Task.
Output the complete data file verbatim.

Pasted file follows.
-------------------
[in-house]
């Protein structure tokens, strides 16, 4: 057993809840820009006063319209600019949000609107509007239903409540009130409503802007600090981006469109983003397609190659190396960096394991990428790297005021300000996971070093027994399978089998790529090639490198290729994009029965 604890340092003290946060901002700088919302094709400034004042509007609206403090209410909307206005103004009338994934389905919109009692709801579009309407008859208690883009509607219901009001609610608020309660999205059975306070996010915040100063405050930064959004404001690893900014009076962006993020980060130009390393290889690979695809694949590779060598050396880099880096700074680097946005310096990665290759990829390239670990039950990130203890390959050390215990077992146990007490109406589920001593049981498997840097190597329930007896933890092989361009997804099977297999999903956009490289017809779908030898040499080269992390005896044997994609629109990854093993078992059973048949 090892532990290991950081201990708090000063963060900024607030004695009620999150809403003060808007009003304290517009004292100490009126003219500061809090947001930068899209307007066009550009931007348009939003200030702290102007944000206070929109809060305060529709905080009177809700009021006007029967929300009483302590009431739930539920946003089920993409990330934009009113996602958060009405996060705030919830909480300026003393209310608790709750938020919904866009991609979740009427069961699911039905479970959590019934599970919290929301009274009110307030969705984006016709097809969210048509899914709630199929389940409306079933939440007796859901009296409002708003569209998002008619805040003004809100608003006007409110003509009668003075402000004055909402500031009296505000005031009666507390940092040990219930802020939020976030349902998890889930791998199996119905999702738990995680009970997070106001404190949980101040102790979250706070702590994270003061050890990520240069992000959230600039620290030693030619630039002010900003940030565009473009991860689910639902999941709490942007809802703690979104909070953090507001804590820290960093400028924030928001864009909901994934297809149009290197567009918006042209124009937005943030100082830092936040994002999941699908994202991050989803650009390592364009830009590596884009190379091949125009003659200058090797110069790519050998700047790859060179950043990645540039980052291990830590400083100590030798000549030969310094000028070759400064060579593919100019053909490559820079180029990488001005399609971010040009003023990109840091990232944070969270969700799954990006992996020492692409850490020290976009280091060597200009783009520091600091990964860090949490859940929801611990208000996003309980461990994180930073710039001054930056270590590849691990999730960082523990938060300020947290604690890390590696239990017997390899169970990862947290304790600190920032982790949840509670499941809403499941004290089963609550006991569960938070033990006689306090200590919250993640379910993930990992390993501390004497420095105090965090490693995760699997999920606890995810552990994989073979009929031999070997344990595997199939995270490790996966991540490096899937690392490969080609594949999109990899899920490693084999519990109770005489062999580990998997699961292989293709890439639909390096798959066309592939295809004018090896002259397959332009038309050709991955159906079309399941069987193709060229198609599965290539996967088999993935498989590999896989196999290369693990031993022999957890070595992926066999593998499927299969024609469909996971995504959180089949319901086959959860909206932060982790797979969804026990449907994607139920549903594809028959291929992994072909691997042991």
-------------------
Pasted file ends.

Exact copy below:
[in-house]
């Protein structure tokens, strides 16, 4: 057993809840820009006063319209600019949000609107509007239903409540009130409503802007600090981006469109983003397609190659190396960096394991990428790297005021300000996971070093027994399978089998790529090639490198290729994009029965 604890340092003290946060901002700088919302094709400034004042509007609206403090209410909307206005103004009338994934389905919109009692709801579009309407008859208690883009509607219901009001609610608020309660999205059975306070996010915040100063405050930064959004404001690893900014009076962006993020980060130009390393290889690979695809694949590779060598050396880099880096700074680097946005310096990665290759990829390239670990039950990130203890390959050390215990077992146990007490109406589920001593049981498997840097190597329930007896933890092989361009997804099977297999999903956009490289017809779908030898040499080269992390005896044997994609629109990854093993078992059973048949 090892532990290991950081201990708090000063963060900024607030004695009620999150809403003060808007009003304290517009004292100490009126003219500061809090947001930068899209307007066009550009931007348009939003200030702290102007944000206070929109809060305060529709905080009177809700009021006007029967929300009483302590009431739930539920946003089920993409990330934009009113996602958060009405996060705030919830909480300026003393209310608790709750938020919904866009991609979740009427069961699911039905479970959590019934599970919290929301009274009110307030969705984006016709097809969210048509899914709630199929389940409306079933939440007796859901009296409002708003569209998002008619805040003004809100608003006007409110003509009668003075402000004055909402500031009296505000005031009666507390940092040990219930802020939020976030349902998890889930791998199996119905999702738990995680009970997070106001404190949980101040102790979250706070702590994270003061050890990520240069992000959230600039620290030693030619630039002010900003940030565009473009991860689910639902999941709490942007809802703690979104909070953090507001804590820290960093400028924030928001864009909901994934297809149009290197567009918006042209124009937005943030100082830092936040994002999941699908994202991050989803650009390592364009830009590596884009190379091949125009003659200058090797110069790519050998700047790859060179950043990645540039980052291990830590400083100590030798000549030969310094000028070759400064060579593919100019053909490559820079180029990488001005399609971010040009003023990109840091990232944070969270969700799954990006992996020492692409850490020290976009280091060597200009783009520091600091990964860090949490859940929801611990208000996003309980461990994180930073710039001054930056270590590849691990999730960082523990938060300020947290604690890390590696239990017997390899169970990862947290304790600190920032982790949840509670499941809403499941004290089963609550006991569960938070033990006689306090200590919250993640379910993930990992390993501390004497420095105090965090490693995760699997999920606890995810552990994989073979009929031999070997344990595997199939995270490790996966991540490096899937690392490969080609594949999109990899899920490693084999519990109770005489062999580990998997699961292989293709890439639909390096798959066309592939295809004018090896002259397959332009038309050709991955159906079309399941069987193709060229198609599965290539996967088999993935498989590999896989196999290369693990031993022999957890070595992926066999593998499927299969024609469909996971995504959180089949319901086959959860909206932060982790797979969804026990449907994607139920549903594809028959291929992994072909691997042991």